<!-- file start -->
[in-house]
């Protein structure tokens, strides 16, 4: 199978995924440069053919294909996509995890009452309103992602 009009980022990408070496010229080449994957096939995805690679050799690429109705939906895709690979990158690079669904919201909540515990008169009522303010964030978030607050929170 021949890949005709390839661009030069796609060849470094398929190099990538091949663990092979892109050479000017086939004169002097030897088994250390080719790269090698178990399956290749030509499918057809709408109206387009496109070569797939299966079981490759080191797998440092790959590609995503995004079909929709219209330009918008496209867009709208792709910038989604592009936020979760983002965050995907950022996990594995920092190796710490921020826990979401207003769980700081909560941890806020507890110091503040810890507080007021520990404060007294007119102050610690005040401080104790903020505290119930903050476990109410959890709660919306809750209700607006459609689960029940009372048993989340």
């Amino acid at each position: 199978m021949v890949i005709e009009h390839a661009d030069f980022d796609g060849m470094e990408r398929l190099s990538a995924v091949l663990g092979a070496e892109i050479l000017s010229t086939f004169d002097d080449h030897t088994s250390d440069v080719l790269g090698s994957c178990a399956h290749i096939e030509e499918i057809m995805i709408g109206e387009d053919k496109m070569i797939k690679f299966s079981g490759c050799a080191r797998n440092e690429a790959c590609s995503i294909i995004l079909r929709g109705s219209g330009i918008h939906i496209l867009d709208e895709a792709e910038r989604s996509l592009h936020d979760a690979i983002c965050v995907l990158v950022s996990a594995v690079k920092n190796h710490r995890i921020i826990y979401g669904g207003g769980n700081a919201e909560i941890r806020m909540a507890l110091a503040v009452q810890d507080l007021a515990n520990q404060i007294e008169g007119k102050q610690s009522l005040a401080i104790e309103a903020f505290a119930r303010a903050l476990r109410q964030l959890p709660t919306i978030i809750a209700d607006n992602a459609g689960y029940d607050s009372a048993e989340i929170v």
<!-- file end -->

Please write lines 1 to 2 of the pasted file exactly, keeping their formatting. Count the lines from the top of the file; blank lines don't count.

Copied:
[in-house]
């Protein structure tokens, strides 16, 4: 199978995924440069053919294909996509995890009452309103992602 009009980022990408070496010229080449994957096939995805690679050799690429109705939906895709690979990158690079669904919201909540515990008169009522303010964030978030607050929170 021949890949005709390839661009030069796609060849470094398929190099990538091949663990092979892109050479000017086939004169002097030897088994250390080719790269090698178990399956290749030509499918057809709408109206387009496109070569797939299966079981490759080191797998440092790959590609995503995004079909929709219209330009918008496209867009709208792709910038989604592009936020979760983002965050995907950022996990594995920092190796710490921020826990979401207003769980700081909560941890806020507890110091503040810890507080007021520990404060007294007119102050610690005040401080104790903020505290119930903050476990109410959890709660919306809750209700607006459609689960029940009372048993989340």